Date of Award
Master of Science in Computer Science
Department of Electrical and Computer Engineering
Laurence D. Merkle, PhD
Ground-based non-resolved optical observations of resident space objects (RSOs) in geosynchronous orbit (GEO) represent the majority of the space surveillance network’s (SSN’s) deep-space tracking. Reliable and accurate tracking necessitates temporal separation of the observations. This requires that subsequent observations be associated with prior observations of a given RSO before they can be used to create or refine that RSO’s ephemeris. The use of astrometric data (e.g. topocentric angular position) alone for this association task is complicated by RSO maneuvers between observations, and by RSOs operating in close proximity. Accurately associating an observation with an RSO thus motivates the use of photometric light curves in that association process. Contemporary machine learning, specifically deep neural networks (DNNs), offers mechanisms to perform that association autonomously by first learning patterns between observations and their parent RSOs. This research assesses the extent to which a trained DNN can autonomously associate previously unseen observations with the RSO they represent. DNN performance is assessed by recording the percentage of observations from a held-out testing set associated to the correct RSO. Model performance is evaluated in three object-observation association scenarios: 1) no maneuvering, 2) objects maneuver in progressively closer proximity, and 3) objects permute stations with one another. In each simulation, photometric observations are generated as if observed by the Maui GEODSS site. This research contributes a foundational proof of concept for object classification via photometric signature, and contributes to the development of autonomous SSN telescopes, systems to distinguish closely spaced RSOs, and systems to autonomously and rapidly update an RSO’s ephemeris after it maneuvers.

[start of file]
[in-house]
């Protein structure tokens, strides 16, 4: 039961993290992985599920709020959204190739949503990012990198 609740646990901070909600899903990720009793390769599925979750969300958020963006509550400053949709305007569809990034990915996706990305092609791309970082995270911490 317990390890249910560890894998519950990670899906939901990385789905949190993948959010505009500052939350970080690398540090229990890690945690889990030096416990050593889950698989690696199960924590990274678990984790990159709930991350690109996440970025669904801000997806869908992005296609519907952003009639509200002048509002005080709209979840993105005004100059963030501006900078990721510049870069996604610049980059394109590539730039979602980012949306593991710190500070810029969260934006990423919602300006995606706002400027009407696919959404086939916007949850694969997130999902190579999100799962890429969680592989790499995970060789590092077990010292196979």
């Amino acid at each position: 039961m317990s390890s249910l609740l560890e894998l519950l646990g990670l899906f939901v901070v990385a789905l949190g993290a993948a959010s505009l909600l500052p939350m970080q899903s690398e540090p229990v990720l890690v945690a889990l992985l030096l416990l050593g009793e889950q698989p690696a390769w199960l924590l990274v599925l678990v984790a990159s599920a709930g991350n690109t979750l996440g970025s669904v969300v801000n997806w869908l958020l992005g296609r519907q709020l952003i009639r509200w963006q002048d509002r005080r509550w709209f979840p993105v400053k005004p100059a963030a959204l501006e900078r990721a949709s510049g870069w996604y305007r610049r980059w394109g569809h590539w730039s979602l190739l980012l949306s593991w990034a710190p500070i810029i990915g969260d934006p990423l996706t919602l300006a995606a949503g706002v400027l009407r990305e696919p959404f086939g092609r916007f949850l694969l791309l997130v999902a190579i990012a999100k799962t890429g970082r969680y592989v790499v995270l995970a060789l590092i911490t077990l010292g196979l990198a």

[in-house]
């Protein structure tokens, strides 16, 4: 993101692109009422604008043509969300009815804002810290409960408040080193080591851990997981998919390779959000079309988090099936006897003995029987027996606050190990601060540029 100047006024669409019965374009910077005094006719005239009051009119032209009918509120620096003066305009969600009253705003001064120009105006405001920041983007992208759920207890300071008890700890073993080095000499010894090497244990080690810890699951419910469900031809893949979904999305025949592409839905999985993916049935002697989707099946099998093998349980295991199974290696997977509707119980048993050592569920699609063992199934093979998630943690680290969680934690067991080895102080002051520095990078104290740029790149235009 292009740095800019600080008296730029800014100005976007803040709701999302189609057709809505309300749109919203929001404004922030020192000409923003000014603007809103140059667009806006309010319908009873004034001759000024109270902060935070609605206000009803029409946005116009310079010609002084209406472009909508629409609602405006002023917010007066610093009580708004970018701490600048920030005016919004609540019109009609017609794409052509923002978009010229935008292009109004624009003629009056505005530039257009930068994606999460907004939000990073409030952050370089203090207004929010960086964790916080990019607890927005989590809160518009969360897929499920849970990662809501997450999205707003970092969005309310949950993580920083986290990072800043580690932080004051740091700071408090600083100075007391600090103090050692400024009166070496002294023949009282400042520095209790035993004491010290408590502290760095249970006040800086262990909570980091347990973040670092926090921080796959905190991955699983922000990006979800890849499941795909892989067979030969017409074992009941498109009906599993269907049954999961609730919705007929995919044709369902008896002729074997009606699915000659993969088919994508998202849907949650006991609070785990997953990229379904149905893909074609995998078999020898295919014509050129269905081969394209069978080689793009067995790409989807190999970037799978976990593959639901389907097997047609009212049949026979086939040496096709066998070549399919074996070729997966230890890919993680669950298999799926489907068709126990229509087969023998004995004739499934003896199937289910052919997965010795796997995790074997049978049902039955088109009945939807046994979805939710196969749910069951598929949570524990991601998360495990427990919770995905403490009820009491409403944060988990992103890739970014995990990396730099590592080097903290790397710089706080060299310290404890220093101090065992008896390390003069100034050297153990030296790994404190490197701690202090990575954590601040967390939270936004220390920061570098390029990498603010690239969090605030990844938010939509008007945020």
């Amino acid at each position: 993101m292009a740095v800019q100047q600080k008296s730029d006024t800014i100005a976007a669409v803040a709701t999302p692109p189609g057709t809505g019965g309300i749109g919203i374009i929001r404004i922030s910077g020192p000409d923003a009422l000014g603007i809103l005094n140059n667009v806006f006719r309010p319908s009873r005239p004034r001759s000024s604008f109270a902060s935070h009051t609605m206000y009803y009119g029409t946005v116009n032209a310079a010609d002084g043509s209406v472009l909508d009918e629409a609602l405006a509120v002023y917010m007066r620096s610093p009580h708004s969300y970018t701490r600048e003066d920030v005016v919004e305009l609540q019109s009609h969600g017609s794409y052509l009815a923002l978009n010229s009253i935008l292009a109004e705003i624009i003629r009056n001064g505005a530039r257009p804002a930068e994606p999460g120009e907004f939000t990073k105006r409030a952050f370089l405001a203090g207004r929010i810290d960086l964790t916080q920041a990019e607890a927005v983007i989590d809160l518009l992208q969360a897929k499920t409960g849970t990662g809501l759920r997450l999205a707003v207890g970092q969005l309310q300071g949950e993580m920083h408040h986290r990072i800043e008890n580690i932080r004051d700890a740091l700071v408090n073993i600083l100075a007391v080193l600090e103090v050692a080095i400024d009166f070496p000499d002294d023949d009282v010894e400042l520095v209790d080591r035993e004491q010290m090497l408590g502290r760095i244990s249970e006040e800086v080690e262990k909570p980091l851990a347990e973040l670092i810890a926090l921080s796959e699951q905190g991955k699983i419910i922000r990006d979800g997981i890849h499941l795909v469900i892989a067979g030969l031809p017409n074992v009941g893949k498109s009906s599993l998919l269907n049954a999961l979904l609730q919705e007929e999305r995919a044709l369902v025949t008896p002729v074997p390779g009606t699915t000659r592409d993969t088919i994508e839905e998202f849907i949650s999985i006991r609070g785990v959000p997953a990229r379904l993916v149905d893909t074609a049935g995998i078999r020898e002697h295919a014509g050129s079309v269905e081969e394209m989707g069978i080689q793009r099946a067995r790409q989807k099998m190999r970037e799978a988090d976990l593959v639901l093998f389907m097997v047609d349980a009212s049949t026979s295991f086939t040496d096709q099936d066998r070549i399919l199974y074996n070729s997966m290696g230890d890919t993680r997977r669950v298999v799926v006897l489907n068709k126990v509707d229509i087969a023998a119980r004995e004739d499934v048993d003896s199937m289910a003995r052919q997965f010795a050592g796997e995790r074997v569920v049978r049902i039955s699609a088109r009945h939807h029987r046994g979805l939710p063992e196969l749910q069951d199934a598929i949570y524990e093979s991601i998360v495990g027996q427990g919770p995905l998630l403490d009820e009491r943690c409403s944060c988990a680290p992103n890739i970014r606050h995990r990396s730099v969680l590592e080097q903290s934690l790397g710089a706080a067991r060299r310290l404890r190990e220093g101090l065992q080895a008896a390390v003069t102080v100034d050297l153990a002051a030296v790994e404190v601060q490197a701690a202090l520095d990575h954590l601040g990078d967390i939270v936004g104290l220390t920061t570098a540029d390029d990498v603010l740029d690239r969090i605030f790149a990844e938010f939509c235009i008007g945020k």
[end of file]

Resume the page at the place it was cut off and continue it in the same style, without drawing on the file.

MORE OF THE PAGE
DTIC Accession Number
McQuaid, Ian W., "Autonomous Association of GEO RSO Observations Using Deep Neural Networks" (2019). Theses and Dissertations. 2270.